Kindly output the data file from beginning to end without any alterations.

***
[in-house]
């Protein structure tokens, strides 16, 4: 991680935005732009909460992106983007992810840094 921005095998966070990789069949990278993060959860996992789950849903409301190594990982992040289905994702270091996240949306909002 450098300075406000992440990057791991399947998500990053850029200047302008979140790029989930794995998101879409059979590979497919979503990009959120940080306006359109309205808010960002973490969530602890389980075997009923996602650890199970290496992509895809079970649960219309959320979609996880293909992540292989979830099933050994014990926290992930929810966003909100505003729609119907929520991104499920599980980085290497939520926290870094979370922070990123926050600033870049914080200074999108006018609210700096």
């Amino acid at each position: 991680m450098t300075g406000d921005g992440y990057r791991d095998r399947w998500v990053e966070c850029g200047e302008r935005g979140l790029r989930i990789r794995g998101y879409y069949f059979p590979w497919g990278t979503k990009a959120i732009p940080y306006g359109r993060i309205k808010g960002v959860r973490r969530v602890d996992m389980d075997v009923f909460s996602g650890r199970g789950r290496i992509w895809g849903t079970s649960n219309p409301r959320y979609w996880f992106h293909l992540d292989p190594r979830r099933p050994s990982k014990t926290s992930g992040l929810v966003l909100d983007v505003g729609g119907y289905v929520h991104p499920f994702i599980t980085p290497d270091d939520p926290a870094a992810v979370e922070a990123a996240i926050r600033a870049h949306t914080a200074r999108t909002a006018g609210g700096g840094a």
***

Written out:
[in-house]
């Protein structure tokens, strides 16, 4: 991680935005732009909460992106983007992810840094 921005095998966070990789069949990278993060959860996992789950849903409301190594990982992040289905994702270091996240949306909002 450098300075406000992440990057791991399947998500990053850029200047302008979140790029989930794995998101879409059979590979497919979503990009959120940080306006359109309205808010960002973490969530602890389980075997009923996602650890199970290496992509895809079970649960219309959320979609996880293909992540292989979830099933050994014990926290992930929810966003909100505003729609119907929520991104499920599980980085290497939520926290870094979370922070990123926050600033870049914080200074999108006018609210700096």
């Amino acid at each position: 991680m450098t300075g406000d921005g992440y990057r791991d095998r399947w998500v990053e966070c850029g200047e302008r935005g979140l790029r989930i990789r794995g998101y879409y069949f059979p590979w497919g990278t979503k990009a959120i732009p940080y306006g359109r993060i309205k808010g960002v959860r973490r969530v602890d996992m389980d075997v009923f909460s996602g650890r199970g789950r290496i992509w895809g849903t079970s649960n219309p409301r959320y979609w996880f992106h293909l992540d292989p190594r979830r099933p050994s990982k014990t926290s992930g992040l929810v966003l909100d983007v505003g729609g119907y289905v929520h991104p499920f994702i599980t980085p290497d270091d939520p926290a870094a992810v979370e922070a990123a996240i926050r600033a870049h949306t914080a200074r999108t909002a006018g609210g700096g840094a």